ANDERSEN Genève, Jumping Hours "TimeForArt Swiss Institute"

• Manufacturer: ANDERSEN Genève
• Year: 2022
• Reference No.: 634 "Time for Art/Swiss Institute"
• Case No.: Pièce Unique
• Model Name: Jumping Hours "Time for Art/Swiss Institute"
• Material: Platinum (Pt 950) Case, 21ct BlueGold Dial, hand guilloché "losanges magiques
• Caliber: FP 11.50 with Jumping Hours mechanism developed and assembled by ANDERSEN Genève, Self-winding mechanical movement with 18ct yellow gold rotor hand guilloché "grain d'orge", Power reserve: 60h, 21600 variations/hours
• Bracelet/Strap: Nubuck strap
• Clasp/Buckle: Platinum (Pt 950) Buckle
• Dimensions: Diameter: 38 mm, thickness: 9.22
• Signed: Ring around the movement with "Time for Art 2022 Swiss Institute" hand engraved
• Accessories: Box (wood), Certificate & Warranty
• Estimate: $20,000 - $40,000

This Jumping Hours Timepiece with electric purple 21ct BlueGold dial, a Pièce Unique made for the TimeForArt benefit auction, exemplifies ANDERSEN Genève’s founder Svend Andersen’s approach to watchmaking at its most inventive and artisanal. The Jumping Hours, in which the hour is shown digitally while minutes are indicated by a hand, is one of watchmaking’s most elegant traditional complications. ANDERSEN Genève has now taken this genre to new levels of artistry and beauty. With this watch, ANDERSEN Genève presents an exceptionally refined interpretation of the classic Jumping Hours complication. The hour is indicated through a window at 12 o’clock, while the minutes tick by discreetly on a beautiful sub-dial at 6 o’clock. The rest of the dial forms a canvas on which to exhibit the most outstanding craftsmanship, with a mesmerizing “magic losange” hand guilloché pattern engraved into a dial surface made from a signature ANDERSEN Genève material: 21ct BlueGold. To achieve this incredibly rare material that is used almost uniquely in watchmaking by ANDERSEN Genève, 21ct gold mixed with iron elements is heated in an oven, turning it a radiant shade of blue. In this completely artisanal process, no two dials emerge from the oven with quite the same tonality, making every dial unique. For this Pièce Unique, an electric purple tone was achieved. With its chromatic vibrance and dynamic patterns, the piece builds upon the legacies of American conceptualist Sol Lewitt and British artist Bridget Riley, whose colorful paintings popularized the genre of Op art. What comes to the fore in this magnificent timepiece is an unparalleled aesthetic harmony generated from precise visual logic and virtuosic craft. Emblazoned with “NYC – 2022”, this piece embodies the fearless artistic visions of Swiss Institute.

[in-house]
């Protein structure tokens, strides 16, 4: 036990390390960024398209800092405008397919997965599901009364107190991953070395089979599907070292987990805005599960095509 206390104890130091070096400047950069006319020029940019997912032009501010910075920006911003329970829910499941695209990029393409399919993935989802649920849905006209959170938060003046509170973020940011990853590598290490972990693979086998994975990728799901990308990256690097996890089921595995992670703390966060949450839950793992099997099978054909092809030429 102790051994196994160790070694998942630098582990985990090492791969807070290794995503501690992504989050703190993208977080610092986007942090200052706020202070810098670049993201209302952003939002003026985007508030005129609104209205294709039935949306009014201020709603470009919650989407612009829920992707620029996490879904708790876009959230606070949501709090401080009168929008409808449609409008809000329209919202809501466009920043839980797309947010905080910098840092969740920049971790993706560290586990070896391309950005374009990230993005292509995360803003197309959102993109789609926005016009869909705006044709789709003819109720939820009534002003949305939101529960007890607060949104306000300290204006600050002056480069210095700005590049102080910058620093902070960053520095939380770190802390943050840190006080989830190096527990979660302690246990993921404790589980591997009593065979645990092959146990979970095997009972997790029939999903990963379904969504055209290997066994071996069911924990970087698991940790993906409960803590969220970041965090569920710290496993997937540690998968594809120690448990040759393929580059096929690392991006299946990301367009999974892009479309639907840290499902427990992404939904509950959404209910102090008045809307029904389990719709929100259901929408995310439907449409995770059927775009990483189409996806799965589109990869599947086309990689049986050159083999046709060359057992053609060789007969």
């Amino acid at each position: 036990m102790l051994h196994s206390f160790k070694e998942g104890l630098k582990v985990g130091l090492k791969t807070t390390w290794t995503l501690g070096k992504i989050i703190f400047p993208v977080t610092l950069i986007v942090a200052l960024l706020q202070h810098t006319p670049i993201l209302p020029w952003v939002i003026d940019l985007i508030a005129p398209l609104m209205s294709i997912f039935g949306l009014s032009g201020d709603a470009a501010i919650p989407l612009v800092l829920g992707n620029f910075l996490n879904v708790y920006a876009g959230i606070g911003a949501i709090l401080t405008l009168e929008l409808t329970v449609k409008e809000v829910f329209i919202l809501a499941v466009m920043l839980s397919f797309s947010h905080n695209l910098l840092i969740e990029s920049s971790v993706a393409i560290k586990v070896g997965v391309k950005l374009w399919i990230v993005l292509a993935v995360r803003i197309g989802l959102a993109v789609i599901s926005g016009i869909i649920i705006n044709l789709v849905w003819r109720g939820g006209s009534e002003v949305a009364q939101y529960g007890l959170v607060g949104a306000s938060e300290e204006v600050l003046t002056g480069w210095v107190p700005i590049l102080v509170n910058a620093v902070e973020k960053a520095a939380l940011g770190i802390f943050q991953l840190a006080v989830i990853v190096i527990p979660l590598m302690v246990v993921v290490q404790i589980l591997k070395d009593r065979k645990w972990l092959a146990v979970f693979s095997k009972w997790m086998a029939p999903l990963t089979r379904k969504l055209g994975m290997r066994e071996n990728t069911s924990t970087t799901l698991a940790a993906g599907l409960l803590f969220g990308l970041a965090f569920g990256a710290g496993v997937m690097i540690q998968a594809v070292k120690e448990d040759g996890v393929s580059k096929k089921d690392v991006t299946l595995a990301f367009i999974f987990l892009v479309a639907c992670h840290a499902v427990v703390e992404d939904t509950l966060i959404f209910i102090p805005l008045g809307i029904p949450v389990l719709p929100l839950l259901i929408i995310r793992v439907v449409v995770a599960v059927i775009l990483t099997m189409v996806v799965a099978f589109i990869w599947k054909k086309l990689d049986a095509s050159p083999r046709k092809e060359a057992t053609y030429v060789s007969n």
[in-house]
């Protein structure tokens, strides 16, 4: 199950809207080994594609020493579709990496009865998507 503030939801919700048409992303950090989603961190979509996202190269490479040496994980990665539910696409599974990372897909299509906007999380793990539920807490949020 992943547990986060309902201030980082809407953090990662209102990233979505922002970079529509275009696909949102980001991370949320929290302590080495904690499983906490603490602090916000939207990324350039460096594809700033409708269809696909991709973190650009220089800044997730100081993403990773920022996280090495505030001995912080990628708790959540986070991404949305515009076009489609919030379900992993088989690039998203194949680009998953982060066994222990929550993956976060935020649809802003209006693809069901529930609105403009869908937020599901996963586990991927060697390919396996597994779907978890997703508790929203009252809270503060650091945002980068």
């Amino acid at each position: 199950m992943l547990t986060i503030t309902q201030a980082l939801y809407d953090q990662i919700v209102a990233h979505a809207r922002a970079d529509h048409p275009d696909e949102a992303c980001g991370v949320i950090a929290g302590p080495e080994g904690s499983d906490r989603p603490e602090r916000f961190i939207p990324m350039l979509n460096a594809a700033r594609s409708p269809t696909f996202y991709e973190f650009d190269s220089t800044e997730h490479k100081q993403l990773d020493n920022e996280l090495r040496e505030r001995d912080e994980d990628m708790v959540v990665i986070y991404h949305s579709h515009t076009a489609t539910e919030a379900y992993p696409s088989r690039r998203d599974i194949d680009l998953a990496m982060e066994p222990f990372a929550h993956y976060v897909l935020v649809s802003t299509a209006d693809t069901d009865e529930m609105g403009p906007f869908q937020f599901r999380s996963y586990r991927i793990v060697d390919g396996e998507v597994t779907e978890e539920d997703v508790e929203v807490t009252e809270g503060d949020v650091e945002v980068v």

The reverse of the watch is no less artful: a sapphire glass case-back reveals the beautiful anglage and hand-finishing of the movement, and the 18ct yellow gold rotor magnificently decorated with a “grain d’orge” hand guilloché pattern. In the center of the rotor one can recognize the “A” ANDERSEN Genève logo that has been hand-engraved by a master engraver. Surrounding this, a ring of 21ct BlueGold (electric purple color) is also hand-engraved with the text “Swiss Institute 2022 Time for Art”.

The watch is powered by the Frédéric Piguet 11.50 movement, one of the finest Haute Horlogerie automatic calibers in Swiss watchmaking. Its ultra-slim dimensions make it a perfect base to carry the jumping hours mechanism developed and assembled in-house by ANDERSEN Genève, while its two-barrel architecture ensures a long power reserve of 60 hours.

Since 1980, ANDERSEN Genève has been creating high-end timepieces for collectors around the world. Its work combines incredible ingenuity with beautiful craftsmanship, much of it produced on a bespoke basis for clients wanting something personalized or completely unique.

Svend Andersen first achieved fame in the watch world in 1969, a groundbreaking year for visual culture, with his outstanding “Bottle Clock” invention – a horological take on the “ship in a bottle” concept. He was named “the watchmaker of the impossible!” He went on to develop his craft in the Grand Complications Atelier at Patek Philippe, where he worked for nine years. In 1980, he began taking private commissions from discerning collectors, soon opening his own workshop in Geneva – ANDERSEN Genève was born.

With a small team working in the heart of Geneva, only a few dozen timepieces leave the Atelier every year – in fact, fewer than 1,500 timepieces have been manufactured since 1980. In all that time, the Atelier has remained at the same location next to the Rhône river.

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